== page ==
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How This Stylist Built a Booming Career in the Bay Area

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Photos by Aubrie Pick


Stylists in Los Angeles are nearly as common as actors. You can't not meet one at a party. But in San Francisco, they're less common—and the ones you do meet are often working for cheap (or free) to build their portfolio for when they relocate down to L.A. But Bay Area stylist Annemarie Guy has proven that a successful stylist career can be built in Northern California, if you're persistent, know how to hustle, and are willing to wear multiple hats. We met up with Annemarie at her gorgeous home in Orinda for a photo shoot and a chat. Her prop stylist skills are evident throughout her house, which is full of perfectly-placed unique pieces. And as you can see her personal style I.Q. is totally off the charts.

Take us back to the beginning. How did you start on your path to becoming a stylist?

I worked on on feature length movie in the U.K. and didn't like the hours. We worked months on end. Then I was a fashion editor at a magazine and I loved the fact that photo shoots are over fast and it was a quick turnaround. I have friends who still work on movies and they love it because it's a concentrated three months of work. But that's too much for me and not enough fashion.

When I moved to the U.S. I started working at Wasteland in San Francisco. I moved to LA and was the head buyer at Wasteland LA. I had a bit of a vintage fashion background working at a costume retal place in London.

That was my springboard to going back to my vintage roots.Through that job I met a stylist who needed an assistant, and I started to build up my profoliio. Then I got an agent and moved back to Northern California.

Why did you come back to SF?

My family is up here and also at that time I was dating soemone up here. I think there's a lot of business up here, it's just very different. Down there, you could throw a stone and hit someone in the industry. Here you have to network your way around and find your niche. It's harder up here as a stylist to rent things. Down there there's the rental contract at most stores. Here you have to explain what you're doing—stores here are just not set up for that. Half the time they don't know what you're talking about.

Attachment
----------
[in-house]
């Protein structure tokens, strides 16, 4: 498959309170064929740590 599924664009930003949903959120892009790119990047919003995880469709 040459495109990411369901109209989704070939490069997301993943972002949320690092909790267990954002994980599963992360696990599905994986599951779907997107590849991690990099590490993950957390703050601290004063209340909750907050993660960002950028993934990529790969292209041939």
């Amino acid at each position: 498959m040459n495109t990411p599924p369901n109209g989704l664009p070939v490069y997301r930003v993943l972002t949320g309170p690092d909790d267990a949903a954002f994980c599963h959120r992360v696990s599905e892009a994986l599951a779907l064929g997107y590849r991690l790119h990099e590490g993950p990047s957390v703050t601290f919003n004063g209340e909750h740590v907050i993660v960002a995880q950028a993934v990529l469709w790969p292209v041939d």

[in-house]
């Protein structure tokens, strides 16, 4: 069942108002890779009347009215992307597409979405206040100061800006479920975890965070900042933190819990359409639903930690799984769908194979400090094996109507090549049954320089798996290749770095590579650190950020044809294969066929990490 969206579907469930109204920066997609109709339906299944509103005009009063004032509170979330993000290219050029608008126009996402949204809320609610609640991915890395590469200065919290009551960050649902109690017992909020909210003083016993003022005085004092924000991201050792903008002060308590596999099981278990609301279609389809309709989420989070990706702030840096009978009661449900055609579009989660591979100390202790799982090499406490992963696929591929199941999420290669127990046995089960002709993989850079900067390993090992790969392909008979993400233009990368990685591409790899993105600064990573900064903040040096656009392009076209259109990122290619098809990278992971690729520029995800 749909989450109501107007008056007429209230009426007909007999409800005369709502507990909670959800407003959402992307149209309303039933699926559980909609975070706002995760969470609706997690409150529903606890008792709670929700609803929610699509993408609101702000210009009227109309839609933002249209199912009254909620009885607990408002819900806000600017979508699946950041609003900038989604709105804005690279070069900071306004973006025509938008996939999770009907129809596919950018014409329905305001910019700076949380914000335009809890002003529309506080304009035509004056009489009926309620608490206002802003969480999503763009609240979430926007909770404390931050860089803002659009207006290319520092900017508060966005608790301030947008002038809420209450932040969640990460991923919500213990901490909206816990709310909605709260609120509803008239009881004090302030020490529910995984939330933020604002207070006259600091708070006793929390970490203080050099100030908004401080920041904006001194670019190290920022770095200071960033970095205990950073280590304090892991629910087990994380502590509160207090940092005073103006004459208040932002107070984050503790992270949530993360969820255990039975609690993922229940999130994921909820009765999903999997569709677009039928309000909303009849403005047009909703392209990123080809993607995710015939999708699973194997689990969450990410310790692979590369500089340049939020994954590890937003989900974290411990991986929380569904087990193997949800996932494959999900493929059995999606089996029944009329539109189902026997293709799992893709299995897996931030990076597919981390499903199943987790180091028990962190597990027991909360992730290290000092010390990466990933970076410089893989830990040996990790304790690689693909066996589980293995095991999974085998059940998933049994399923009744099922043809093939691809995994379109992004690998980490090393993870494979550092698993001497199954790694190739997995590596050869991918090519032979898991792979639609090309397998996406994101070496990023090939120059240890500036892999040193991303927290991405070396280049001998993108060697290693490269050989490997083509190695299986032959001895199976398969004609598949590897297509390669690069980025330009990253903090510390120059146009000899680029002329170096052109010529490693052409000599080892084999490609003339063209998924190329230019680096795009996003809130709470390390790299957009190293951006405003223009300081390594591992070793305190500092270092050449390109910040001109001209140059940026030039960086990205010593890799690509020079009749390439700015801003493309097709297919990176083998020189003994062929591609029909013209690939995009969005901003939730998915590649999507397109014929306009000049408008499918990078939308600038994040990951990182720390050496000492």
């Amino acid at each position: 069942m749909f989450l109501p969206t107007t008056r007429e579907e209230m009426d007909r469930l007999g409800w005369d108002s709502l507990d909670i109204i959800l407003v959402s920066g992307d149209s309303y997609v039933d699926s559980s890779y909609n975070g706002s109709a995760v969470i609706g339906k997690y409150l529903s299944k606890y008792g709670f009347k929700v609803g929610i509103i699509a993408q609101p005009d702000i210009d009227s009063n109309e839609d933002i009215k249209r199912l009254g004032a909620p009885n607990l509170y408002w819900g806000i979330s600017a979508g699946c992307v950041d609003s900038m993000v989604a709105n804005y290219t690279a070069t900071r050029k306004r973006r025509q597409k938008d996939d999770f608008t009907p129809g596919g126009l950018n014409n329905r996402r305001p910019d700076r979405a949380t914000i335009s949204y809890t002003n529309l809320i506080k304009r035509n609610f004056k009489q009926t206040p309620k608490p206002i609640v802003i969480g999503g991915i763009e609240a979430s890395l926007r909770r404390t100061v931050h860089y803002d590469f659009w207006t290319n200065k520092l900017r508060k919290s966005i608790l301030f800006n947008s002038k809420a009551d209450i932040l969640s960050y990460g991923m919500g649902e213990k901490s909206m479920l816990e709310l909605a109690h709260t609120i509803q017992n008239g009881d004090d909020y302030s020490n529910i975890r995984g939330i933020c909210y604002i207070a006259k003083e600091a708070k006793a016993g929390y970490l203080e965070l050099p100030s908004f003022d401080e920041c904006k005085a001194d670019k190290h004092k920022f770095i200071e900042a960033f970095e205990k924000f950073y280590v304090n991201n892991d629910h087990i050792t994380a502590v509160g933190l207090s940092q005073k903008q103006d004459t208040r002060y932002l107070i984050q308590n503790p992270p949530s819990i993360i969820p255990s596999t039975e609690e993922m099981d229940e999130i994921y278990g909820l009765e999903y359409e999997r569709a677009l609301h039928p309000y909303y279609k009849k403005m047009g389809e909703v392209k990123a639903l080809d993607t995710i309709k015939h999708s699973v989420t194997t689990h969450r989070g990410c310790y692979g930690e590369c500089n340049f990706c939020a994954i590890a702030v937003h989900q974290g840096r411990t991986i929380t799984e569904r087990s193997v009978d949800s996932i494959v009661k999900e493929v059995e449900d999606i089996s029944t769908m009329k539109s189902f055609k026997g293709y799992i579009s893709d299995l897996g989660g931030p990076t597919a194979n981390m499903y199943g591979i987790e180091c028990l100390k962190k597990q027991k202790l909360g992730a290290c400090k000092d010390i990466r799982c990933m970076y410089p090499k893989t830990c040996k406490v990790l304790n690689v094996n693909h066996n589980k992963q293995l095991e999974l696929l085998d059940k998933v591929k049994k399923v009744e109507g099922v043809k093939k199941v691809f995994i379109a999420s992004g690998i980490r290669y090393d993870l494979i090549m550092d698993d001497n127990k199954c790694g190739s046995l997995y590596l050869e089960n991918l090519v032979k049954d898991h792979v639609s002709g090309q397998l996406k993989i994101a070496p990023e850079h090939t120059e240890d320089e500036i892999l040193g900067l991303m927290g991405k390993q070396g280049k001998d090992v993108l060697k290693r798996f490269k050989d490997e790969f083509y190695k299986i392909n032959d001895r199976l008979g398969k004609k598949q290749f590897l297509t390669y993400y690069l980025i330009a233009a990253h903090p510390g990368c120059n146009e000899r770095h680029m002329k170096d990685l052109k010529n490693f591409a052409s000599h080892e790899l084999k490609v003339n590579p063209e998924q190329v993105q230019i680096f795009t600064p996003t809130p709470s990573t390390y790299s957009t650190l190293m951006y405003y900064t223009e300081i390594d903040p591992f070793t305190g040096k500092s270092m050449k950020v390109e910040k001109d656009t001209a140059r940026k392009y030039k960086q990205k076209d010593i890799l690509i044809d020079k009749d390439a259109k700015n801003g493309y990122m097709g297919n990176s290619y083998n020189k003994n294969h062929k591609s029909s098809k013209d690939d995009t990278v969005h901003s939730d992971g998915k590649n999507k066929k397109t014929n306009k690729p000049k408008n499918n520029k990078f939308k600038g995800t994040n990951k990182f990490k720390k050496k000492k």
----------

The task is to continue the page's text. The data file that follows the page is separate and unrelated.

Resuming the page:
But there's a lot of work, a lot of advertising work. A lot of the tech stuff stays local. A huge part of my business is tech advertizing. Microsoft is in Seattle but they shoot here a lot. There's also Verizon and HP. I shoot all the Proactive commercials and for Cindy Crawford's makeup line. I also do a lot of car commercials.

How is styling in SF different from LA?

In SF, stylists generally do both clothing and props. In LA, they don't (they do one or the other). A lot of jobs here will expect you to do both.

What are your favorite places to shop in San Francisco?

Torso Vintages—they edit everything so it's not like going rummaging through a vintage store—it's the best of the best. For interiors, Alameda Flea. You can find amazing bargains.

How did you decide to buy your home in Orinda?

I loved living in LA and I wanted and indoor and outdoor feeling. I also had two kids who were going into elementary school and Orinda has good weather and an excellent school system. It took a year to find it but I knew when I walked in this was it. The architecture is killer.

You have so many great pieces of art in your house, do yo have a favorite?

My favorite piece of art is on the mantlepiece by James Budd Dixon, I'll never part with it.

What do you love most about the house in general?

My closet... I love clothes. I love waking up in the morning and figuring out what's my mood. I see it like a palette and choose pieces according to how I feel that day. I'm such a chamelion, sometimes I feel like high fashion, other times I feel like a hippie.

How would you describe your style?

Ecclectic. I have ranged from vintage to high fashion Barneys designer stuff to hippie boho chic—a lot of diffferent styles. I think it helps as a stylist because a big part of styling is adapting to whoever's taste you're styling for. One day it's for the Miss Willie Brown Band, the next day it's the owners of Benefit Cosmetics who have a totally different look. So being versatile has been really helpful.